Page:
COVID-19 Vaccine Employee Q&A
Published Dec. 18, 2020, follow up to COVID-19 Forum on Dec. 16
1. Q. When will non-patient facing employees of National Jewish Health be able to get the vaccine?
A. We are following guidelines set by the Colorado Department of Public Health & Environment (CDPHE), which currently have us providing the vaccine to staff with direct patient interaction. Phase 2, which will likely start in late winter/early spring, should include the rest of our staff under the “essential worker” category.
2. Q. Once the vaccine is offered to us, is it mandatory?
A. We strongly encourage everyone to get the vaccine when it is your turn, but we are not requiring it, and it remains voluntary.
3. Q. What should we do if we think we should have been in the first group but did not receive a survey?
A. You should talk with your manager. Remember, we are following guidelines set by CDPHE that call for us to vaccinate patient-facing staff first.
4. Q. When are we getting more doses?
A. We do not know the exact timing, but we anticipate that we will have another delivery at the end of December, and definitely in early January to fulfill the second dose requirements for those who were vaccinated in this initial round. We hope also to receive additional doses for other staff in the new year.
That said, please recognize that until CDPHE announces that we may move on to vaccinating Phase 2 individuals, any additional doses we receive are allocated by the State for non-NJH health care workers and staff with direct patient care who will be receiving their vaccinations at National Jewish Health.
5. Q. If you declined the vaccine initially, will you have another opportunity to get it at a later date?
A. Yes, you can talk with your manager to get back onto the list, but it will be dependent on availability of vaccine. Again, we strongly recommend everyone get the vaccine when it is offered, as there are no guarantees as to when we will receive additional shipments.
6. Q. At what point after immunization does a recipient mount a sufficient immune response to be considered protected?
A. Based on the currently available data, it appears that most recipients mount a protective immune response around two to three weeks AFTER the SECOND dose. The challenge we have is that COVID-19 is a new illness, and we are learning along the way.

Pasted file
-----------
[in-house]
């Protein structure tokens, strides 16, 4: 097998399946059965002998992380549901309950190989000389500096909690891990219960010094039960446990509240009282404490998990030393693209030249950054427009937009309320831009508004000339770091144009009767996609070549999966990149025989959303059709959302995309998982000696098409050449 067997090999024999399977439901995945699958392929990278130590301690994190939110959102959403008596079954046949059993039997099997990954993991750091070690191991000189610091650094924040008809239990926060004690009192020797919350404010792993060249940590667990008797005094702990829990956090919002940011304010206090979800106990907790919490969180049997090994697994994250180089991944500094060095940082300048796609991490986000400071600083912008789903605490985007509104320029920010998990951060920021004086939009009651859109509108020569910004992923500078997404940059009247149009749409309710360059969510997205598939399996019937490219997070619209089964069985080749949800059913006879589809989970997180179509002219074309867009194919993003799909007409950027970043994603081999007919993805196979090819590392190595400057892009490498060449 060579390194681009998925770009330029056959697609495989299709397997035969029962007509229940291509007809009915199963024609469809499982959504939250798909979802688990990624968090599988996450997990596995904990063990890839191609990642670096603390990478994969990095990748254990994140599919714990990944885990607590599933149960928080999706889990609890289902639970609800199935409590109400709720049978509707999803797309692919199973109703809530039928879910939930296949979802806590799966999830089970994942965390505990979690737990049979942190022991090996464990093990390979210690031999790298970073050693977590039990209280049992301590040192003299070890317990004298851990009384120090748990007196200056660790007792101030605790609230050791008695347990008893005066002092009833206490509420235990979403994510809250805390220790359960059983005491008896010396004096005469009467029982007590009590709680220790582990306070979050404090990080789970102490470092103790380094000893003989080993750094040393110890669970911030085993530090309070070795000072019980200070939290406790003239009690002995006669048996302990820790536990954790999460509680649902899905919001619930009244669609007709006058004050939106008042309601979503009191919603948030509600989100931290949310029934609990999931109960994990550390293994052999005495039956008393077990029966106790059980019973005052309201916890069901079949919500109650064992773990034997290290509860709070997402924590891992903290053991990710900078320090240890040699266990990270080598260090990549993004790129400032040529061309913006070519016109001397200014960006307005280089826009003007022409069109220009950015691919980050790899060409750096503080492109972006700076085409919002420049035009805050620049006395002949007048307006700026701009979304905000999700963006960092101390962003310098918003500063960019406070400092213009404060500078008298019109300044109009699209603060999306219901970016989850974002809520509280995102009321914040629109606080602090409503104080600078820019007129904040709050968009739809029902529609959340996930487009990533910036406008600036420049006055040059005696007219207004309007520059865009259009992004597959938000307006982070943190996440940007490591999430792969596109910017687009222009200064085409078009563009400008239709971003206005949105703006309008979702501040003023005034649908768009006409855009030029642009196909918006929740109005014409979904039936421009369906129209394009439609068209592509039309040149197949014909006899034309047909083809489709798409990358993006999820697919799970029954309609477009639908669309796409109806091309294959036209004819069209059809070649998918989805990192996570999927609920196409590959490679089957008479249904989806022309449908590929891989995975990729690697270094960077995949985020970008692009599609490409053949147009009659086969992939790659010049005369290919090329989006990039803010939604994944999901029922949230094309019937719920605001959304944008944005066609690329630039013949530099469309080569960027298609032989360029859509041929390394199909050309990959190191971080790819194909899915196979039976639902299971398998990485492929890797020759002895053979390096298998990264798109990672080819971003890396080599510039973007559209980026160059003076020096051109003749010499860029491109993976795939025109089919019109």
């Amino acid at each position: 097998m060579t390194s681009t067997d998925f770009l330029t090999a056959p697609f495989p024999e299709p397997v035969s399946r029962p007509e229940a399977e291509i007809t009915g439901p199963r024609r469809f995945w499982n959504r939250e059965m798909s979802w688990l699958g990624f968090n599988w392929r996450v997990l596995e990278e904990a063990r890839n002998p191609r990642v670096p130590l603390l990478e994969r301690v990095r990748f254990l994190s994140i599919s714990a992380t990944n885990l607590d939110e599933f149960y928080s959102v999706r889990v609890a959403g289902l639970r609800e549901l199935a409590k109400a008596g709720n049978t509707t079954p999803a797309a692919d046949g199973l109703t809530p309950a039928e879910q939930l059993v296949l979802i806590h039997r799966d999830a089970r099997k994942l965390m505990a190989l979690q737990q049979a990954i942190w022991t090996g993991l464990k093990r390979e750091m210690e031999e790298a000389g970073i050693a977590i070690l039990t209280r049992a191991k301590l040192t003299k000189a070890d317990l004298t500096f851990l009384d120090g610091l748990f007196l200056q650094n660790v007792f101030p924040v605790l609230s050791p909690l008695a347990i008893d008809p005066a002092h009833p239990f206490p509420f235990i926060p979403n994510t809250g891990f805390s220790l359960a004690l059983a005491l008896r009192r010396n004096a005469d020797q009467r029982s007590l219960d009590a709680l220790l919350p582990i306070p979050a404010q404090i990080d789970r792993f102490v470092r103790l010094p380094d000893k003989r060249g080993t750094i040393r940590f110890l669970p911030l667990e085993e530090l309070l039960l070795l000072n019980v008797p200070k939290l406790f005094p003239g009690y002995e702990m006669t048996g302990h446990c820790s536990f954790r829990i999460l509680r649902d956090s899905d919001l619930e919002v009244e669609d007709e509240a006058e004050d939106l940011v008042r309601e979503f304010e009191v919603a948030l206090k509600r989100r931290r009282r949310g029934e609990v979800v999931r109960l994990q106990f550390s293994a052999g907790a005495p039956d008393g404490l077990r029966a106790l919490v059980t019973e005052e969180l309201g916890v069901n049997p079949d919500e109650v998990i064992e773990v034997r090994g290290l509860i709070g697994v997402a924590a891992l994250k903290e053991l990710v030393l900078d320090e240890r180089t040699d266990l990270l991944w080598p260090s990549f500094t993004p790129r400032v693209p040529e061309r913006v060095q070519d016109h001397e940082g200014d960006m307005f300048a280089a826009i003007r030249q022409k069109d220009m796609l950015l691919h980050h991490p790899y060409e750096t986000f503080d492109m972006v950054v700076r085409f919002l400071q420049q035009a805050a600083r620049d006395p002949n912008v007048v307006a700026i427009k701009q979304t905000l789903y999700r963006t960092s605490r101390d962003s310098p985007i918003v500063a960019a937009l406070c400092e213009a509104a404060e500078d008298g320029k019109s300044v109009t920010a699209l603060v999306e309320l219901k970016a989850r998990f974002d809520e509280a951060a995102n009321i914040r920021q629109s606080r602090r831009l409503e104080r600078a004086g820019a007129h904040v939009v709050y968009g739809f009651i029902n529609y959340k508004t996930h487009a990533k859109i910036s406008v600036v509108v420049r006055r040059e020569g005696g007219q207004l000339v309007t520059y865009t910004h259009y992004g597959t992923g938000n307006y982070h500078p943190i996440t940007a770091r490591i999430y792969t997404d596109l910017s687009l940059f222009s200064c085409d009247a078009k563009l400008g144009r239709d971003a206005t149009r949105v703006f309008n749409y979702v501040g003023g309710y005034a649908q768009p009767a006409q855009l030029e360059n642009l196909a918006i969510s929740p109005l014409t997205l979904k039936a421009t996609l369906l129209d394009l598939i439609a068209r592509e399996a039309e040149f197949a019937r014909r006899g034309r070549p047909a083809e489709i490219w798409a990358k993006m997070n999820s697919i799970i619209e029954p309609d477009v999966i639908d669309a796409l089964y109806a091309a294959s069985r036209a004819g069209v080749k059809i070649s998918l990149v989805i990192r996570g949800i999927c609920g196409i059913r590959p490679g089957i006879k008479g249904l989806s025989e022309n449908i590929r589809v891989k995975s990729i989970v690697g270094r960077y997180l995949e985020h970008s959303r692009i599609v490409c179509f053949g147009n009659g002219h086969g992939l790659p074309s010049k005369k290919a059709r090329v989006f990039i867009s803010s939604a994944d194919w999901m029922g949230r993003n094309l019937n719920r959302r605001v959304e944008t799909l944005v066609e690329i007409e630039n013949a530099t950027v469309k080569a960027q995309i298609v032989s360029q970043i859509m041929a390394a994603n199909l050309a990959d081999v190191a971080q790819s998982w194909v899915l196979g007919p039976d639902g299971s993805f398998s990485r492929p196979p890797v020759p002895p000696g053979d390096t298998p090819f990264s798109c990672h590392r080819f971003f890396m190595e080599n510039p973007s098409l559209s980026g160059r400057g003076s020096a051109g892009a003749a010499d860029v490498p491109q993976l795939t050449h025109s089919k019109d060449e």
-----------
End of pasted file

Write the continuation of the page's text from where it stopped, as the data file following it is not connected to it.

7. Q. What side effects are being seen with the vaccine?
A. Some people may experience minor side effects after receiving the vaccine, similar to those that can accompany the flu vaccine. Some of the more common side effects are soreness around the injection site, fatigue, headache and muscle pain.
We do know that there were two cases of severe reaction in the U.K. when the vaccines were rolled out in that country two weeks ago. However, both people had a history of severe (anaphylaxis) in prior situations. We are asking people who are concerned to talk with their physician first.
8. Q. Will we be getting the Moderna vaccine once it is approved?
A. At this point, we are not scheduled to receive the Moderna vaccine. The State is sending the Pfizer vaccine to places that have the appropriate ultra-cold storage, which we do. The Moderna vaccine is easier to store, and we believe the State is sending more of that version to rural and small community hospitals, or systems with hospitals in those communities. Still, allocation decisions remain fluid, and we could receive Moderna vaccine if CDPHE deems it desirable to have National Jewish Health as a Moderna administration site.
9. Q. What are we telling patients right now if they ask about getting the vaccine?
A. Right now we are letting them know that we are following the CDPHE guidelines and vaccinating our health care workers so that we will be healthy to care for them. Once we are allowed to move on to patients, we will let them know how to obtain vaccination on our website, through social media and other communication channels.
10. Q. Will National Jewish Health be vaccinating the general public?
A. We have let CDPHE know that we are willing and able to be a location for general public vaccination when the time comes. At this point we do not know if we will be asked to do this service or when that might take place. In the meantime, we are working through logistics and plans for how we might be able to do this if asked.
11. Q: I had a known exposure in the last 14 days with a COVID-19 case, can I get the vaccine to stop me from developing the disease?
A: No. current evidence suggests that the vaccine cannot be used for post-exposure prophylaxis as protection from the vaccine is not immediate, requires 2 doses, and may take 1 to 2 weeks from second dose to acquired immunity.
If you have had a known exposure to COVID-19 you should not seek vaccination until the quarantine period has ended to avoid potentially exposing healthcare personnel and other during the vaccine visit and to make sure you are not sick with COVID-19 at the time of vaccination.
12. Q: I recently received passive antibody therapy for COVID-19, can I still get vaccinated with a COVID-19 vaccine?
A: Yes, BUT vaccination should be deferred for at least 90 days for individuals who had received monoclonal antibodies or convalescent plasma as part of COVID-19 treatment.
13. I recently got vaccinated and have symptoms, should I come to work?
A: It depends. Employees with systemic signs (fever, headache, fatigue, chills, body aches, joint or muscle pain) following COVID-19 vaccinations may continue to work if well enough. However, contact employee health if symptoms persist and are not resolved within 24 hours.
Employees with respiratory symptoms (shortness of breath, loss of taste or smell, sore throat, cough) should follow NJH policies:
- Stay home
- Call Lynne at 303 398 1412 to report symptoms and arrange for testing
- Contact your direct supervisor